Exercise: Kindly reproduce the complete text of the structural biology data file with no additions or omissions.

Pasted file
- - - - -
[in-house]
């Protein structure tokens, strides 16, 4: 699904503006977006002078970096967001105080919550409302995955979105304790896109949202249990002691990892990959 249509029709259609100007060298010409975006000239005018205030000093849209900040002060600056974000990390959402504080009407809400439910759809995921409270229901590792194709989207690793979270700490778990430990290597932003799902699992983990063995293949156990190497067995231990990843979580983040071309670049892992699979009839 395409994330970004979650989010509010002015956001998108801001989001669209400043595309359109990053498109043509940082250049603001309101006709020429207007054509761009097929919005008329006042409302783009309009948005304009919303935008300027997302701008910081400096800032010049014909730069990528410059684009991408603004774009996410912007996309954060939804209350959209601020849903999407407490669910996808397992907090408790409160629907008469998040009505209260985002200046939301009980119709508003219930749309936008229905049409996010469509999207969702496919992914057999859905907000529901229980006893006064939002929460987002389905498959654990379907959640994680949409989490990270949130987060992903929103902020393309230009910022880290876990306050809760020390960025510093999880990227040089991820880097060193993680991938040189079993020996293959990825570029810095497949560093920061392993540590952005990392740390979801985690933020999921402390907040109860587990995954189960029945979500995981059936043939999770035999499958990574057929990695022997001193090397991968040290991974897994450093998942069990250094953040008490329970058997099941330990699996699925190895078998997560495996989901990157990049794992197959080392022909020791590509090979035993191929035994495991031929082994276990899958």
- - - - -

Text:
[in-house]
């Protein structure tokens, strides 16, 4: 699904503006977006002078970096967001105080919550409302995955979105304790896109949202249990002691990892990959 249509029709259609100007060298010409975006000239005018205030000093849209900040002060600056974000990390959402504080009407809400439910759809995921409270229901590792194709989207690793979270700490778990430990290597932003799902699992983990063995293949156990190497067995231990990843979580983040071309670049892992699979009839 395409994330970004979650989010509010002015956001998108801001989001669209400043595309359109990053498109043509940082250049603001309101006709020429207007054509761009097929919005008329006042409302783009309009948005304009919303935008300027997302701008910081400096800032010049014909730069990528410059684009991408603004774009996410912007996309954060939804209350959209601020849903999407407490669910996808397992907090408790409160629907008469998040009505209260985002200046939301009980119709508003219930749309936008229905049409996010469509999207969702496919992914057999859905907000529901229980006893006064939002929460987002389905498959654990379907959640994680949409989490990270949130987060992903929103902020393309230009910022880290876990306050809760020390960025510093999880990227040089991820880097060193993680991938040189079993020996293959990825570029810095497949560093920061392993540590952005990392740390979801985690933020999921402390907040109860587990995954189960029945979500995981059936043939999770035999499958990574057929990695022997001193090397991968040290991974897994450093998942069990250094953040008490329970058997099941330990699996699925190895078998997560495996989901990157990049794992197959080392022909020791590509090979035993191929035994495991031929082994276990899958």